Are you at Risk?
Your local floodplain manager, building official, city engineer or planning and zoning administrator can typically tell you whether you are in a flood or other hazard area. Your local community official is also a good source of information on how to protect yourself, your house and property from flooding and other hazards.
Ways to protect your house and property
Basement flood protection can involve a variety of changes to your house and property--changes that can vary in complexity and cost. You may be able to make some types of changes yourself. Complicated or large scale changes, or those that affect the structure of your house or its electrical wiring and plumbing, should be carried out only by a professional contractor licensed to work in your state, county or city. Below are some examples of flood protection:
Install Sewer Backflow Valves. In some flood prone areas, flooding can cause sewage from sanitary sewer lines to back up into houses through drainpipes. Sewage backup not only causes damage, but also creates health hazards. Backflow valves have a variety of designs ranging from simple to complex. This is something that only a licensed plumber or contractor should do.
Raise or Flood-Proof Heating, Ventilating and Air Conditioning Equipment. In flood prone houses, a good way to protect HVAC equipment is to elevate it above the areas that flood. Another method is to leave the equipment where it is and build a concrete or masonry block flood wall around it.
Anchor Fuel Tanks. Unanchored fuel tanks can be easily moved by floodwaters. One way to anchor a tank is to attach it to a large concrete slab whose weight is great enough to resist the force of floodwaters. Elevate tanks to a minimum of at least one foot above the base flood elevation. Floating and/or damaged tanks pose serious threats not only to you, your family and your house, but also to public safety and the environment.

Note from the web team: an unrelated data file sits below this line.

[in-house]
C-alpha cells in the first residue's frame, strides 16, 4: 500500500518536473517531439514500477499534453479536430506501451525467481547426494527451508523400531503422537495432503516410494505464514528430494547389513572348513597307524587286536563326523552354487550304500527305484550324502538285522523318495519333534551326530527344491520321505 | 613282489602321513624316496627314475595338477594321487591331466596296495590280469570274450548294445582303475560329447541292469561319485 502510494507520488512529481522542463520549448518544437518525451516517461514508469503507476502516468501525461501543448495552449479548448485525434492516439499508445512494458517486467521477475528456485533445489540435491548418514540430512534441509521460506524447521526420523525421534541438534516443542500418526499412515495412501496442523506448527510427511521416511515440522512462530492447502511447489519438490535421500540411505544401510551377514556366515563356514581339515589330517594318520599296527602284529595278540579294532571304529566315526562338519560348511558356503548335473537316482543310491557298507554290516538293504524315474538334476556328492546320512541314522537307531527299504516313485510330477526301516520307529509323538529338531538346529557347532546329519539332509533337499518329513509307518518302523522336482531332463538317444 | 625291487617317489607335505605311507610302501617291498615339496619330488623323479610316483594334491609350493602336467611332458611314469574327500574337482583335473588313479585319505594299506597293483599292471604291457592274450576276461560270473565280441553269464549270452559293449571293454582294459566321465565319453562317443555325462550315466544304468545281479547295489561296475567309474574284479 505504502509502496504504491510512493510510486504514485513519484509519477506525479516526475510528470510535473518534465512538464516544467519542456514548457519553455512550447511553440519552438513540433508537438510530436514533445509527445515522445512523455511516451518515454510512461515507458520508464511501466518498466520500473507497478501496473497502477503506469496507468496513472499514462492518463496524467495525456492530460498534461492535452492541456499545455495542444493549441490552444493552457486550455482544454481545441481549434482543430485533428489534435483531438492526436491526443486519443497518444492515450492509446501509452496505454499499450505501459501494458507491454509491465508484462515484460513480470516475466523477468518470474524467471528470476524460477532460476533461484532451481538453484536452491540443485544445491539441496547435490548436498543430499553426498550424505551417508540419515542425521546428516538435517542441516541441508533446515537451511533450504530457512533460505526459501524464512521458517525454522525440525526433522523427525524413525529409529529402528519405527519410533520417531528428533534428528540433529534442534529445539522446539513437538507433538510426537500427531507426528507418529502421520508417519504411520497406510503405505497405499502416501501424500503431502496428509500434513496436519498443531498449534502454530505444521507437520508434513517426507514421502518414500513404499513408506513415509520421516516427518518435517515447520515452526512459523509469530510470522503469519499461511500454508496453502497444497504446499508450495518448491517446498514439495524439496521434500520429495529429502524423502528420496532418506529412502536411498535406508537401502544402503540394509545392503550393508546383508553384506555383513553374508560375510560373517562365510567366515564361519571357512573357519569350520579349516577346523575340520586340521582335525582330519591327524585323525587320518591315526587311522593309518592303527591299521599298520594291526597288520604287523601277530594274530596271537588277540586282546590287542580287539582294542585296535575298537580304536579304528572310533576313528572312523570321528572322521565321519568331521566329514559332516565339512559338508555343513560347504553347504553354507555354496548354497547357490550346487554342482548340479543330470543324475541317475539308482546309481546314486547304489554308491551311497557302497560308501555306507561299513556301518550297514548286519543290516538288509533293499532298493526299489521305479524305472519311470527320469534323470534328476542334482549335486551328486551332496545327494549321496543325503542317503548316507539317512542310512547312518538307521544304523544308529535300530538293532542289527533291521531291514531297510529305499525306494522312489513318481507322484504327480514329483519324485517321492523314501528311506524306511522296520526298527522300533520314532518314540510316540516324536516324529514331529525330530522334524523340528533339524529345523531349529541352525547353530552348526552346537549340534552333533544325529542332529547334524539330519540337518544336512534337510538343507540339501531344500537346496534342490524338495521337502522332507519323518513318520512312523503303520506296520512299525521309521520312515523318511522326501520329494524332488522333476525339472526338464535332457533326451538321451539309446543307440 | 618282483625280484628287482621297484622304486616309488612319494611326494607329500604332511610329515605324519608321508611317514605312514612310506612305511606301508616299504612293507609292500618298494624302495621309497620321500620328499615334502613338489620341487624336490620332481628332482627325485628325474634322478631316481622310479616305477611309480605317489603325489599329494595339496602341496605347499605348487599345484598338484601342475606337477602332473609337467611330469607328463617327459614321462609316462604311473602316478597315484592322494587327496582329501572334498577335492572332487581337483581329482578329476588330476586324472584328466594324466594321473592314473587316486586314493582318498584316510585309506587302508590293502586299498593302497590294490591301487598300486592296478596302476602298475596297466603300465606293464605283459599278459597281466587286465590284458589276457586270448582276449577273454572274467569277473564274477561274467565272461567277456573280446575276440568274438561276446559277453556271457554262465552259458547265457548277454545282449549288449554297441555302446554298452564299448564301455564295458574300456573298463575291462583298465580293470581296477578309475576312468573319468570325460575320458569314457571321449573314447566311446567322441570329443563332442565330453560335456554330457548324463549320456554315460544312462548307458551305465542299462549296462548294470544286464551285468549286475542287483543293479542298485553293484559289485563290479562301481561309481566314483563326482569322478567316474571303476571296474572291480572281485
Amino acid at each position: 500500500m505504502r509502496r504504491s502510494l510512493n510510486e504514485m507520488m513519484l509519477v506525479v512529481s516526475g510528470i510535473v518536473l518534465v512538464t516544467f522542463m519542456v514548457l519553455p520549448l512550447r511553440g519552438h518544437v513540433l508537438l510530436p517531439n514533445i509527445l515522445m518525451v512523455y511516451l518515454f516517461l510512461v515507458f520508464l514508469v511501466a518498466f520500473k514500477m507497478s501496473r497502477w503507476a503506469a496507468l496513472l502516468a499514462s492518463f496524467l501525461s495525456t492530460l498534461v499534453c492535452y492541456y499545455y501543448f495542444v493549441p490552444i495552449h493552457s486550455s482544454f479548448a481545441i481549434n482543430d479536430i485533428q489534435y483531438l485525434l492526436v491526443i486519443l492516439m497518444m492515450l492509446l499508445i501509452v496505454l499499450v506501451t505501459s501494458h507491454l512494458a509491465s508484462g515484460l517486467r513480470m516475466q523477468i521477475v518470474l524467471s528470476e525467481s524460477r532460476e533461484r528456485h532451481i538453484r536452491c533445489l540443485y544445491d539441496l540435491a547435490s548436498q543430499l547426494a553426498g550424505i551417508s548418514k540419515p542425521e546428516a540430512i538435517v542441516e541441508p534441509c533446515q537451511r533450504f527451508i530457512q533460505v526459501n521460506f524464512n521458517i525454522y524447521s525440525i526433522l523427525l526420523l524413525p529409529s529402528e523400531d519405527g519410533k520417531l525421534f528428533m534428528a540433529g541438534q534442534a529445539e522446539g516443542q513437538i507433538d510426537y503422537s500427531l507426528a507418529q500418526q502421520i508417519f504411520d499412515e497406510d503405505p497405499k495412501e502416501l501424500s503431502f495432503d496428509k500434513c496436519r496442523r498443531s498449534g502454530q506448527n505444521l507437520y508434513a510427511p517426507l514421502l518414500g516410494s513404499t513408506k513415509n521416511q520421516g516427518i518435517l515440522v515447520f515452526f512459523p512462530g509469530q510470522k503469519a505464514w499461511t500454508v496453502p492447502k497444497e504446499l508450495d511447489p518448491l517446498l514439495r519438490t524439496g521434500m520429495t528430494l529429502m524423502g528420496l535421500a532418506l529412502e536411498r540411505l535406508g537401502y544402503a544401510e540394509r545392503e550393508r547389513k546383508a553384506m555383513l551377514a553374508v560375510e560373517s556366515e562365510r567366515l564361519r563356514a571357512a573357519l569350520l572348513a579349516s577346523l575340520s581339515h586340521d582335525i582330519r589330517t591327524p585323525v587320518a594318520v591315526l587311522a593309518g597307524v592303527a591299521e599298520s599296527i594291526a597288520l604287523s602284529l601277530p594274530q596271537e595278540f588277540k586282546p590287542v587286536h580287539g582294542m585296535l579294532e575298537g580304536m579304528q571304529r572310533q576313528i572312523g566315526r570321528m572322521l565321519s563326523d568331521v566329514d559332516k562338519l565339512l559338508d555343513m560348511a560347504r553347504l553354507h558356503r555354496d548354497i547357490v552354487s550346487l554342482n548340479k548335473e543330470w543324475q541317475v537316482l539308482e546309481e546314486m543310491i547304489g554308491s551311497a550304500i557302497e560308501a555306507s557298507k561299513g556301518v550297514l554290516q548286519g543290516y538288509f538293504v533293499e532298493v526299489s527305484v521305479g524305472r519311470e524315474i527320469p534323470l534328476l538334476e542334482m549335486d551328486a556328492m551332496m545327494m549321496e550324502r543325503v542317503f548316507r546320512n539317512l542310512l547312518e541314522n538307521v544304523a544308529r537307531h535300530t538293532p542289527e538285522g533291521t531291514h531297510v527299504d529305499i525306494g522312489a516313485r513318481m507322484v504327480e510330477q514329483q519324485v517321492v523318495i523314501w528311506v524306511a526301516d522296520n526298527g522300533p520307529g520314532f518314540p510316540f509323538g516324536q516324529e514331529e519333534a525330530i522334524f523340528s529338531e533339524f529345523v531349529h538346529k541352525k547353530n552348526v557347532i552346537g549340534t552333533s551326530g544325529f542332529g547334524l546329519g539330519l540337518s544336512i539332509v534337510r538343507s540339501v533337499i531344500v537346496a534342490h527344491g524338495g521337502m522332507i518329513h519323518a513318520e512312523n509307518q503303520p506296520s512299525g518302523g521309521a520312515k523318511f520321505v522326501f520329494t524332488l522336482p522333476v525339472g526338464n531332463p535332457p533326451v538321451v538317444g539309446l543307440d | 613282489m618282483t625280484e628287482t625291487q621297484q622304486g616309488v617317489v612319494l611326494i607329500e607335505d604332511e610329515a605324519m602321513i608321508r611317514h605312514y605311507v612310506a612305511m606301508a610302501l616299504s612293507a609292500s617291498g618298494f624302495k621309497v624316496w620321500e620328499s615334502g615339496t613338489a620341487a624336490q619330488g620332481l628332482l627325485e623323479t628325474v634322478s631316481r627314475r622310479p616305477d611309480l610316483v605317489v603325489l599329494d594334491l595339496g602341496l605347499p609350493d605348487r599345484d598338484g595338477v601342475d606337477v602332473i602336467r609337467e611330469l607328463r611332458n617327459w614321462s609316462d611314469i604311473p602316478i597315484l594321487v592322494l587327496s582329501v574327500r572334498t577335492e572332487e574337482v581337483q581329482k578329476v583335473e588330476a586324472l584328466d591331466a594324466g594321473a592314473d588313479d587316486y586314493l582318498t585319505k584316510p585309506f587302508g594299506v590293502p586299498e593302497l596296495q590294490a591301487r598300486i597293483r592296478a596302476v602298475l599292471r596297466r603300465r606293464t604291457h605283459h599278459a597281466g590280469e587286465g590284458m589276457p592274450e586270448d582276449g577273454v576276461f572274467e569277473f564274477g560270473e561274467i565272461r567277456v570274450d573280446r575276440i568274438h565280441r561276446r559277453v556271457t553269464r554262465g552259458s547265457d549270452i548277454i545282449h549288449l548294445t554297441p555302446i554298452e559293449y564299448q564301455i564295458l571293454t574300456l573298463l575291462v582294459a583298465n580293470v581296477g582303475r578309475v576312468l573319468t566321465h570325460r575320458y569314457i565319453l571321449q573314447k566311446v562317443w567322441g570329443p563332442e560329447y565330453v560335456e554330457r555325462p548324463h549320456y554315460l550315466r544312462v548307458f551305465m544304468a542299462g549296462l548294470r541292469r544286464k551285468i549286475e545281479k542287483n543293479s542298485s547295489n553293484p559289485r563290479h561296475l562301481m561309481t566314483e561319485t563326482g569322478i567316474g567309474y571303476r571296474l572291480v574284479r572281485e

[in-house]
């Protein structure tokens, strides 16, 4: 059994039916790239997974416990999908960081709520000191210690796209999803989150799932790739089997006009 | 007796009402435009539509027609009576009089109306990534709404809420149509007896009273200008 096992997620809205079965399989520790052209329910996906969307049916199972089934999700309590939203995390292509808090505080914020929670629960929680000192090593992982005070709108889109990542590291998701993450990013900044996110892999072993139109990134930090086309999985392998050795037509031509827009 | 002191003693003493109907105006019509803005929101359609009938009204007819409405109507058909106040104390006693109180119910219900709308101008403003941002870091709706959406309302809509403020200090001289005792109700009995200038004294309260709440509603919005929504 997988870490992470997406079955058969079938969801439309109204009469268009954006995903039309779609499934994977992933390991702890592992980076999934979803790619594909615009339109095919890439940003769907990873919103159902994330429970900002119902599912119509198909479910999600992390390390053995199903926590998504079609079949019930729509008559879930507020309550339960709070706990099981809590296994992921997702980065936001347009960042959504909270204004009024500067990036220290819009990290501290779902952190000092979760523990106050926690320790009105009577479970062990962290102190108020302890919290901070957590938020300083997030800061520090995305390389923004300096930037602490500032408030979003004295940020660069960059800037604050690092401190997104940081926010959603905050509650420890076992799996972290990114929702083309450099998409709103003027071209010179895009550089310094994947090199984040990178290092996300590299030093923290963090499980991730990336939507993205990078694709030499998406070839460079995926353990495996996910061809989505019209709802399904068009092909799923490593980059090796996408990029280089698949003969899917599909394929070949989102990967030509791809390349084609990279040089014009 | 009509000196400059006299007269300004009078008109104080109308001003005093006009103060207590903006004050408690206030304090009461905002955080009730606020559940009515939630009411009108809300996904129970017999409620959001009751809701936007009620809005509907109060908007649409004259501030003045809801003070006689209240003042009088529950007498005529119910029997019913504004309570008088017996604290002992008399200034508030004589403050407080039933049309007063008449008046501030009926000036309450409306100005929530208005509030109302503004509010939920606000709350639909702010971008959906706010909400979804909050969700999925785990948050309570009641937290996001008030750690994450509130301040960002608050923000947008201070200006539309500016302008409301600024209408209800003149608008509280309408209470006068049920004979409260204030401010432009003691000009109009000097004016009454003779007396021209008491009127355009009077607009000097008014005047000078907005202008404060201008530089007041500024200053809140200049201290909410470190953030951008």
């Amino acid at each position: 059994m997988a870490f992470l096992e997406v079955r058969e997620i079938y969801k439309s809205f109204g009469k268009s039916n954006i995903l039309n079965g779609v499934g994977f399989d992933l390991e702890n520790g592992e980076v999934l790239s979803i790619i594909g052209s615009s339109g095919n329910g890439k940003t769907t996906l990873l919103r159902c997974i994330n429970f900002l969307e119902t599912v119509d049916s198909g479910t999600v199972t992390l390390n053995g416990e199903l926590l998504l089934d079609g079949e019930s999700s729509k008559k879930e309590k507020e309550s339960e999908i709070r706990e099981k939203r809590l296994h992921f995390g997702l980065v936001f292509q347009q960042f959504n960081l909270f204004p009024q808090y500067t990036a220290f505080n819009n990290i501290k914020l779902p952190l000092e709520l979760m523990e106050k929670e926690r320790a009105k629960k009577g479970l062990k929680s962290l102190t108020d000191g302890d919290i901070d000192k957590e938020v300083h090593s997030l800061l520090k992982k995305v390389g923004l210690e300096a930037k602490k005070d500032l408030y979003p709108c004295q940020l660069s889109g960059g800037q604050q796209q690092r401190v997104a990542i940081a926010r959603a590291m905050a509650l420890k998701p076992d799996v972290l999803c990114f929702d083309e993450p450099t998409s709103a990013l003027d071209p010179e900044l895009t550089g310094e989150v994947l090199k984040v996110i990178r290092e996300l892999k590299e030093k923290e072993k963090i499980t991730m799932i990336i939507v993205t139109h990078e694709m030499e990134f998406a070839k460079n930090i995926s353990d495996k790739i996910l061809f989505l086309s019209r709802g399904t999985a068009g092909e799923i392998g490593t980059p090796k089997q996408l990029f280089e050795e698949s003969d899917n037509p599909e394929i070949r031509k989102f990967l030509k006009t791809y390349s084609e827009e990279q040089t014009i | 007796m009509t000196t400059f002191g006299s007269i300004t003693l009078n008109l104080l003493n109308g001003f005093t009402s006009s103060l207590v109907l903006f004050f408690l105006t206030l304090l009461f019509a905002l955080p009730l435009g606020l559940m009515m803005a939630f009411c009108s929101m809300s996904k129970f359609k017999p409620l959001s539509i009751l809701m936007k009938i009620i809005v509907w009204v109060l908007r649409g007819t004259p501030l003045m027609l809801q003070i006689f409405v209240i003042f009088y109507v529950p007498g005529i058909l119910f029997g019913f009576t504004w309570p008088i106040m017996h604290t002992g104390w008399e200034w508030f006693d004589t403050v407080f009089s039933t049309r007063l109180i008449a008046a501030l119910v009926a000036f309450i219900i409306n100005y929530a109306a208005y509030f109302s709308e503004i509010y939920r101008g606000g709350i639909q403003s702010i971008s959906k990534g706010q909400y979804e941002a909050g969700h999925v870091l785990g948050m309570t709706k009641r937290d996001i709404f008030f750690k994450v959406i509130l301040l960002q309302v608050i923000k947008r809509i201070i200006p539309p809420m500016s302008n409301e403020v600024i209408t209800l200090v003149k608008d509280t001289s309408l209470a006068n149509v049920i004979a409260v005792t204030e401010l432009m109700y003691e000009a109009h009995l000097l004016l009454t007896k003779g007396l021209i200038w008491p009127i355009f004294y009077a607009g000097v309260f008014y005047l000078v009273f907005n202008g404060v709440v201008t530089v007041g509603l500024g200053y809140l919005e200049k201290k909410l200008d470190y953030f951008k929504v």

Raise Electrical System Components. Any electrical system component, including service panels (fuse and circuit boxes), meters, switches and outlets can easily be damaged by floodwaters. All components of the electrical system, including the wiring, should be raised at least one foot above the base flood elevation.
Raise Washers and Dryers. Washers and dryers can easily be damaged in a flood. In order to prevent this from happening, utilities can be placed on cinder blocks one foot above the base flood elevation.
Add a Sump Pump in your Basement. Sump pumps can help keep groundwater from entering your home's interior.
Cut Drywall so That it is One-Half to One-Inch off the Floor. This is especially important in basements. Concrete floors commonly absorb ground moisture--especially in winter months. That moisture can pick up the wallboard if it's touching the floor, allowing mold to grow out-of-sight within the walls. You can hide the gap with wood or rubberized floor trim.
Don't Forget to Buy Flood Insurance. Flood insurance provides year-round financial protection and improves your ability to quickly recover when severe storms strike and cause unexpected flooding. Call your local insurance agent or 1.800.720.1090 to reach National Flood Insurance Program specialists.